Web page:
Decoding Wittgenstein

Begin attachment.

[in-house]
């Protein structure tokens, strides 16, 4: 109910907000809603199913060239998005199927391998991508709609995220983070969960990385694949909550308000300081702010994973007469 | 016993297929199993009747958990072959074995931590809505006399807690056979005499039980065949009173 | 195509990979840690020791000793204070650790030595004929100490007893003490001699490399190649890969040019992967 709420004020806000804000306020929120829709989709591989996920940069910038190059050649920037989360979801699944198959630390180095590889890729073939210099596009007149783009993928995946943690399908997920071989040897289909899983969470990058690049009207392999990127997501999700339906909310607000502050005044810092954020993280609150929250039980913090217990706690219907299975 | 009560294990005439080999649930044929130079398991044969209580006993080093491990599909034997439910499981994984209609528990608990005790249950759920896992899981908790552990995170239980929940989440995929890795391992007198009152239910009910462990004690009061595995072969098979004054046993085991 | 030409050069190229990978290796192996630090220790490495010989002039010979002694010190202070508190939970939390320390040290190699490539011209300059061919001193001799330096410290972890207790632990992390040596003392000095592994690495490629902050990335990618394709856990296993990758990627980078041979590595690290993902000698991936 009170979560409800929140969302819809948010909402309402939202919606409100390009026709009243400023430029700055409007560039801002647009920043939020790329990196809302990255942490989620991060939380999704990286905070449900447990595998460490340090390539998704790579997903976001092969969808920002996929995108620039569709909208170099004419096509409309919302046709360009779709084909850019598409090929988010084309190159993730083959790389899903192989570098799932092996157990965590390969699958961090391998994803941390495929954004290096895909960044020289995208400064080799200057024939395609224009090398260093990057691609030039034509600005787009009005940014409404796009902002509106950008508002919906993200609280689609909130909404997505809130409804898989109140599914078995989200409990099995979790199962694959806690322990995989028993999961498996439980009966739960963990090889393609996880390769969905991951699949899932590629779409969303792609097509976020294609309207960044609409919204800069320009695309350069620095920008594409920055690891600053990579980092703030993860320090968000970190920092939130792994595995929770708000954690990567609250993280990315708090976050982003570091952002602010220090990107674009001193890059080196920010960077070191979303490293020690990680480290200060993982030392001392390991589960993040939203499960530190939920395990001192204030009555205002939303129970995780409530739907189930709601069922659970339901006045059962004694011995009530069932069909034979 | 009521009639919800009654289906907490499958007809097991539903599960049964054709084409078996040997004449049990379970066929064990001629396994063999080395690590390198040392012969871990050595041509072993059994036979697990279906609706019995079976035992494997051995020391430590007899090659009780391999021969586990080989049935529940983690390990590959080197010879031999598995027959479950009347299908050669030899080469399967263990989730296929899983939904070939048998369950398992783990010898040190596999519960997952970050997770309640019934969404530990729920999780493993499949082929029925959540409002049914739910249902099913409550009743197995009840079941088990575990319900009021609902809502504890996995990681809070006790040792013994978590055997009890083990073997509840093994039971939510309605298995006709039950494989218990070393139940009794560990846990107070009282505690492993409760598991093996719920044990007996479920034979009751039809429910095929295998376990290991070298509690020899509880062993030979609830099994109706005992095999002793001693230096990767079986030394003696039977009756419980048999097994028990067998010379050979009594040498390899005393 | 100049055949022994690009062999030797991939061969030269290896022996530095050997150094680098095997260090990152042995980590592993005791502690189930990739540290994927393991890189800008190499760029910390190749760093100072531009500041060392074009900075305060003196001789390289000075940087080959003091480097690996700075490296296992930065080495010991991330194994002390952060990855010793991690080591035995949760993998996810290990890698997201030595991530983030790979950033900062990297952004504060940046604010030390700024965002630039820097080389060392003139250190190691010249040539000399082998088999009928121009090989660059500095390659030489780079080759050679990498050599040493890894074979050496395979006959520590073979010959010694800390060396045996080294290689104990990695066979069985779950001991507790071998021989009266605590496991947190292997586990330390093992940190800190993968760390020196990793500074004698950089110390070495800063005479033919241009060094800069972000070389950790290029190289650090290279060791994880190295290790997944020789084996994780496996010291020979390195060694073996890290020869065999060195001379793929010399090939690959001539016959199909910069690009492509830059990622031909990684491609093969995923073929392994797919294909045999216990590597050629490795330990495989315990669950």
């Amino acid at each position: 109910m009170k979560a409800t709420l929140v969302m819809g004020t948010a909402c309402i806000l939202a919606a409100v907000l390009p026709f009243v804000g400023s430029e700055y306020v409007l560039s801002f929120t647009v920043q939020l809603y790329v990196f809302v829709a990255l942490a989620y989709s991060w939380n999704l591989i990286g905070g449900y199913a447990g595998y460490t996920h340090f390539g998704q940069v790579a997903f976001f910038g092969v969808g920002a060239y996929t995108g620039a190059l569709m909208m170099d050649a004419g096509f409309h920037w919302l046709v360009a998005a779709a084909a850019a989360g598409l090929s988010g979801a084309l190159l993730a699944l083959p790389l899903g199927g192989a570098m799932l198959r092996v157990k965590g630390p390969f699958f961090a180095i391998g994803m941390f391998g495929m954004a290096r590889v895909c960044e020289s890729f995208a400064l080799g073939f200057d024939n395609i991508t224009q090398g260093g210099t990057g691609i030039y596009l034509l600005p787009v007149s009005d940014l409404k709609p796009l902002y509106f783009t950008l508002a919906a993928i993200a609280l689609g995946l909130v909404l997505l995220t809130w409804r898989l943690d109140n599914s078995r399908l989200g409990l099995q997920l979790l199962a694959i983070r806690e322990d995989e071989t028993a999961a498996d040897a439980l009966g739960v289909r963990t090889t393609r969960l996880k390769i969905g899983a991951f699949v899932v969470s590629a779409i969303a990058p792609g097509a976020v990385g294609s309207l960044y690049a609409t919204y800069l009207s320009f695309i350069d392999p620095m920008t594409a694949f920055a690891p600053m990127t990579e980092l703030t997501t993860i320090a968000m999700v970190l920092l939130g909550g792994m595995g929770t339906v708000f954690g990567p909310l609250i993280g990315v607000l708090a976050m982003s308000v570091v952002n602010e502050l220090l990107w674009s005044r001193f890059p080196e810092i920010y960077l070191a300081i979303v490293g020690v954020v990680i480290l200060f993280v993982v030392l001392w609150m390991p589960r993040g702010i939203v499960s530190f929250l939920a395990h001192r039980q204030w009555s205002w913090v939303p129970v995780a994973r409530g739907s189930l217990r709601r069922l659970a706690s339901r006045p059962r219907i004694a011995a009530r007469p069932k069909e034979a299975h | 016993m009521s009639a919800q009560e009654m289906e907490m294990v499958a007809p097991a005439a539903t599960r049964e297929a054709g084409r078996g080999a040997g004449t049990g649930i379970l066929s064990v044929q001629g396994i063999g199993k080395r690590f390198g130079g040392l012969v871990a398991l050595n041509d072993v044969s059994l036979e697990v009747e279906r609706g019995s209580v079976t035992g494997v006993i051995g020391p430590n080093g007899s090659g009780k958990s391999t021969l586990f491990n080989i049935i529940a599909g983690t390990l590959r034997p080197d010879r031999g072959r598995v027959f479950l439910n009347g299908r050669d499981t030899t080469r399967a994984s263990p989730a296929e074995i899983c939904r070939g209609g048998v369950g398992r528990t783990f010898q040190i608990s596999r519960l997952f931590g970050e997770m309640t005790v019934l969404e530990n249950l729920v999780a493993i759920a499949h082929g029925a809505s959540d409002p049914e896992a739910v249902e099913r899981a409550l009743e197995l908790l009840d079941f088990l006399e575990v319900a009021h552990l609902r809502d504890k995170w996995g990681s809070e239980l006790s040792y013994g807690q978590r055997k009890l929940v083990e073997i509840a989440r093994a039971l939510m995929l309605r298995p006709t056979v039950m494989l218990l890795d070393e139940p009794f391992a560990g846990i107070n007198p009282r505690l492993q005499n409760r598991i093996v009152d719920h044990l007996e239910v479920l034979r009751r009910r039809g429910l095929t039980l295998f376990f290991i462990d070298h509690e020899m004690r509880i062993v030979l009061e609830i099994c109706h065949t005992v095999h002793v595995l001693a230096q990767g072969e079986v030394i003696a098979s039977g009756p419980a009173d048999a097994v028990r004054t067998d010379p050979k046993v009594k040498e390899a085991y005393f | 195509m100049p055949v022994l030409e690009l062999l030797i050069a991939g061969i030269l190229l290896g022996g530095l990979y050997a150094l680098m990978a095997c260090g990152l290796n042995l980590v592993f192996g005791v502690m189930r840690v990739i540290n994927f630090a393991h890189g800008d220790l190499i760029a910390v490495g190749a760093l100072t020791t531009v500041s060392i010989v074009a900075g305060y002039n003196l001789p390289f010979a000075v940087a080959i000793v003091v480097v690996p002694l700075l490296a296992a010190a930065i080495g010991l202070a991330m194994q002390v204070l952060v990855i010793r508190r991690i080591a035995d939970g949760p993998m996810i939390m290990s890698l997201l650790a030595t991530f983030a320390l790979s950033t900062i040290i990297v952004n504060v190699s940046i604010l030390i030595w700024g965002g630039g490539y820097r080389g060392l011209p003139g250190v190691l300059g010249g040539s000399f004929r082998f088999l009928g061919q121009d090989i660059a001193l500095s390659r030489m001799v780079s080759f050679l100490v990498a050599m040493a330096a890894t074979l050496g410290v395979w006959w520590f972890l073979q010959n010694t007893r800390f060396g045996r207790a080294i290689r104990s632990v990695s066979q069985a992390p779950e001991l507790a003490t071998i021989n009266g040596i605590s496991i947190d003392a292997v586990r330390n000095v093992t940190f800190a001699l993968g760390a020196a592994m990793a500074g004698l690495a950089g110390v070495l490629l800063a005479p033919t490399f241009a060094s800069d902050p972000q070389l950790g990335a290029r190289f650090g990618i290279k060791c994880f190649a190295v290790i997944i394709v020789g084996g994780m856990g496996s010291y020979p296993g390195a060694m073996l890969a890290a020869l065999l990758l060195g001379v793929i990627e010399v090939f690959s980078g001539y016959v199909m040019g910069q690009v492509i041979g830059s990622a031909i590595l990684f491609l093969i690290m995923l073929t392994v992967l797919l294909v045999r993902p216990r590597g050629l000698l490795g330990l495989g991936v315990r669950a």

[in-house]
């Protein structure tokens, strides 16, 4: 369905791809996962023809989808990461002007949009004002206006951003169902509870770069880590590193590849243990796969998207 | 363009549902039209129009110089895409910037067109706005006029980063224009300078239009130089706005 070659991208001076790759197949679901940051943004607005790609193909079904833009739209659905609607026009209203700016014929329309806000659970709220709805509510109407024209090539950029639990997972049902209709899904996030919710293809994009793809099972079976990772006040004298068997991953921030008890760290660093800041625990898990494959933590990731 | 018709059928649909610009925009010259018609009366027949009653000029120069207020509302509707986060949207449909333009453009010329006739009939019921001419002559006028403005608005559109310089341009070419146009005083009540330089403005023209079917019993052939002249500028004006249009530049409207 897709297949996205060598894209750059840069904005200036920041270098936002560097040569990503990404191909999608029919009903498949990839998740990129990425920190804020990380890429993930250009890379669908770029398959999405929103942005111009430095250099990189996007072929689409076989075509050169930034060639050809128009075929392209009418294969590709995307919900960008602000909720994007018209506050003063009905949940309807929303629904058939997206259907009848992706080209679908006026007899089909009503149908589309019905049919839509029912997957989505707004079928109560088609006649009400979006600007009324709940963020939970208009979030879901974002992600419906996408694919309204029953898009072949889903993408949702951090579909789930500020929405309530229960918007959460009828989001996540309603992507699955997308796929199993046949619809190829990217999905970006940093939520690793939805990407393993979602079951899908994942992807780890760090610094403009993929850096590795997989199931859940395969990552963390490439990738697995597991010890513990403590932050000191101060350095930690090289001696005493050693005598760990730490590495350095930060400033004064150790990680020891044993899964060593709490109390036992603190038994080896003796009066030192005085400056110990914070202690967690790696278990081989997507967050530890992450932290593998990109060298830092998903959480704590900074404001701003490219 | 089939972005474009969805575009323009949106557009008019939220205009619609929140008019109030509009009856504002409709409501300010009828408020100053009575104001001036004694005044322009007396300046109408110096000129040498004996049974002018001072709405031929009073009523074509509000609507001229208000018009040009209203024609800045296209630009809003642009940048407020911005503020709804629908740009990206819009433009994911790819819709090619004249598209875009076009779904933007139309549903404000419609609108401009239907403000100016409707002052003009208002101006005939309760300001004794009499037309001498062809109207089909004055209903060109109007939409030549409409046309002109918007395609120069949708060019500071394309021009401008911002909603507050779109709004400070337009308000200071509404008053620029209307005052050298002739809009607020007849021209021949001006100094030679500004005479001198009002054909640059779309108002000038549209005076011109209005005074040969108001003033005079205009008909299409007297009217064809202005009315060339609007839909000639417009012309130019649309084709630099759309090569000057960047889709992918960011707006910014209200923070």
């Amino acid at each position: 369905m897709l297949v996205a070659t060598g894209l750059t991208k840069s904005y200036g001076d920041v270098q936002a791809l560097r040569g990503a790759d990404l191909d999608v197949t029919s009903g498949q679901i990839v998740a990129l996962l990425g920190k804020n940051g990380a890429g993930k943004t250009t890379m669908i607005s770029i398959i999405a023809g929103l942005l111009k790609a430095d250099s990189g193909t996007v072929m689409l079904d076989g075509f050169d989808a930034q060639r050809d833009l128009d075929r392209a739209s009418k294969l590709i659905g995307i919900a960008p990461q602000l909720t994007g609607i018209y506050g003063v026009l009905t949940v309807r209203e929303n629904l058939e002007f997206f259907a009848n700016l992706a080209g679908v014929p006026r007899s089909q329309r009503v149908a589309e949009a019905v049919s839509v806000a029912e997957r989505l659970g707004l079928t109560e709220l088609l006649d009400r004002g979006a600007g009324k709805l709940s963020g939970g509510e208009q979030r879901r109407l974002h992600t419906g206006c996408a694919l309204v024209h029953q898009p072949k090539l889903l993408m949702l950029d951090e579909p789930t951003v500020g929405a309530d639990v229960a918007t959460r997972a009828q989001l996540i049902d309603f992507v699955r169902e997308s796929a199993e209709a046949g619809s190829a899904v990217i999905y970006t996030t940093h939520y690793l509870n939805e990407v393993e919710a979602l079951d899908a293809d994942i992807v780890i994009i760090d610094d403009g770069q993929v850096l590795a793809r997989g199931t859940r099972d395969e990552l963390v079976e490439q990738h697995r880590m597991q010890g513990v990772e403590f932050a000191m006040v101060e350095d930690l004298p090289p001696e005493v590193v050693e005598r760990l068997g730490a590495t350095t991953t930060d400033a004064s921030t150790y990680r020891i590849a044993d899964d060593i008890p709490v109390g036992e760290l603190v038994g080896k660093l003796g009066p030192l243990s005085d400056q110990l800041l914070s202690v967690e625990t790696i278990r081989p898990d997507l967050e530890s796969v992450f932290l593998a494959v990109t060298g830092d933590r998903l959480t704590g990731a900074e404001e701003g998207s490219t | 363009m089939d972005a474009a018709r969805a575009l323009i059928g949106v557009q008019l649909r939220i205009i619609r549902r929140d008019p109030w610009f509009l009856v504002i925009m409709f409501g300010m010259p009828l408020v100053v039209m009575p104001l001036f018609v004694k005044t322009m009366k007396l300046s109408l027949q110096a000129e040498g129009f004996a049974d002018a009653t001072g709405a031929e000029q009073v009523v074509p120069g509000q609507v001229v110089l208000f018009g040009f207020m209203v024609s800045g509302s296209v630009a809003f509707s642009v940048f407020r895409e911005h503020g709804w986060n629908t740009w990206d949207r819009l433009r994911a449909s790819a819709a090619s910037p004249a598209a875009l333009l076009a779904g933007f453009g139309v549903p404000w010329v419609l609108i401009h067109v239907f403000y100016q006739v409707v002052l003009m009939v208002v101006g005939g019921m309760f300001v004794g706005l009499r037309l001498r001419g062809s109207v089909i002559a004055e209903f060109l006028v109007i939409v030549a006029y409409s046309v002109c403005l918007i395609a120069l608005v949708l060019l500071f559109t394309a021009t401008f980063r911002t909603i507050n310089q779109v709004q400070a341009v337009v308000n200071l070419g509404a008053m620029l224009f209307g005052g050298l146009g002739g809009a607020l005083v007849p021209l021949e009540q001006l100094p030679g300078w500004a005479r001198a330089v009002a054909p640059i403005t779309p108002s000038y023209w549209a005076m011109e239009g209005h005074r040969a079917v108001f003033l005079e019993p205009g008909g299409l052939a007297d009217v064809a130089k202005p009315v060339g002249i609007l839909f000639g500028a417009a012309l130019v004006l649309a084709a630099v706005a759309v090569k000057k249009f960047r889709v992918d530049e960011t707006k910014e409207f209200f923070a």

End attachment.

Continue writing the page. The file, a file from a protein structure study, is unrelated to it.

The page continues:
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Ludwig Wittgenstein (1889-1951) was an outstanding British philosopher of affluent Austrian birth (his father had made his considerable fortune through the steel industry). As a consequence, Wittgenstein had a typical bourgeois upbringing in Austria that can only be described as ‘opulent’ in the extreme (when he finally inherited his father’s fortune in 1913 – he was one of the richest men in Europe), prior to his travelling to the UK to study aeronautical engineering at Manchester University in 1908. Due to his lack of experience in practical labour, Wittgenstein proved inadequate in the practical aspects of engineering, and instead turned his mind toward solving theoretical engineering problems through the use of mathematics – this is how he came into contact with Bertrand Russell’s text entitled ‘The Principles of Mathematics’ (1903). This experience led Wittgenstein on the altogether different path of abstract philosophical enquiry, that resulted in him relocating to Cambridge University, and studying under Bertrand Russell. However, during WWI (1914-1918), and despite his academic associations with the UK, Wittgenstein volunteered for military service in the Austrian Army – where he saw action on the Russian-front. After WWI, Wittgenstein continued to apply his mind to the central question of defining logic. This led to the 1921 publication of his Tractatus Logico-Philosophicus (Latin for ‘Logico-Philosophical Treatise’). This work is often categorised as the ‘Early Wittgenstein’, and in this 75 page masterpiece, Wittgenstein believes that he solves the problem of logic by stating that all language is comprised of ‘pictures’ that are used to explain or give meaning to thoughts in the mind and objects in the environment. According to Wittgenstein, language statements can be true, false, or meaningless, and that ‘logic’ is simply this language symbolism used in in a truthful or meaningful manner. As a middle class person, Wittgenstein lived the high-life of the true ‘individualistic’ bourgeois person – and this explains why – as a young privileged man – he treated language in ‘isolation’, (as if it only happened to one person at a time), and that the use of language was simply that of many isolated individuals quoting tautologies at one another. Being bi-sexual in nature, even his sexual appetites were as unhindered as his economic circumstance, and highly individualistic in nature. As Wittgenstein was trained as an engineer, it is reasonable to assume that he thought that logic could be (or should be) described as if it where a machine comprised of individually functioning parts, that when operated together, produce the desired ‘manufactured’ object. The Tractatus then, appears to be the product of bourgeois individuality, and mechanical determinism expressed as a cogent (youthful) intellectual idea.  Following the publishing of the Tractatus, Wittgenstein believed that he had solved the problem of logic by defining it as being the product of the individualistic use of a symbolic language (with each letter, word and sentence being a picture expressed in thought, through the voice, or as marks on paper, etc), and retired from the world of academic philosophy. What Wittgenstein did achieve with his early work was to draw the attention of philosophers to the very concept and functionality of the language they routinely used, but never fully or adequately assessed during their formulations of theories, ideas and concepts. As a consequence, Wittgenstein even considered mathematics to simply be an extension of language symbolism that only offers abstract truths about the physical world (but which cannot know anything for certain beyond its own symbolism). This is why Bertrand Russell considered the Tractatus to be a work of genius. After spending time teaching, travelling and partaking in various manual jobs, (including that of gardener in  monastery, and later a porter at London’s Guy’s Hospital), Wittgenstein began to mature through meaningful social interaction in the world, and as a consequence of beginning to experience life as understood by less economically privileged people as himself, his ideas about language (and its purpose and meaning), began to change. This led to his writing of his second work of genus entitled ‘Philosophical Investigations’ which was not published until two years after his death in 1953, but which was finished in reality probably by around 1948. It is evident that Wittgenstein was questioning his own theory of ‘isolated’ or ‘individualistic’ symbolic language as early as 1933, as can be seen from content of the ‘The Blue Book’. The content and conclusions of the ‘Philosophical Investigations’ is generally termed the ‘Latter Wittgenstein’ and differs from his Tractatus in that language is now re-interpreted as a ‘social’ or ‘collective activity that has no inherent meaning if the rules of the game are not understood and applied during meaningful social interaction. Bertrand Russell considered this paper to be mundane and in many ways missing the point Wittgenstein had established in the original Tractatus.

 

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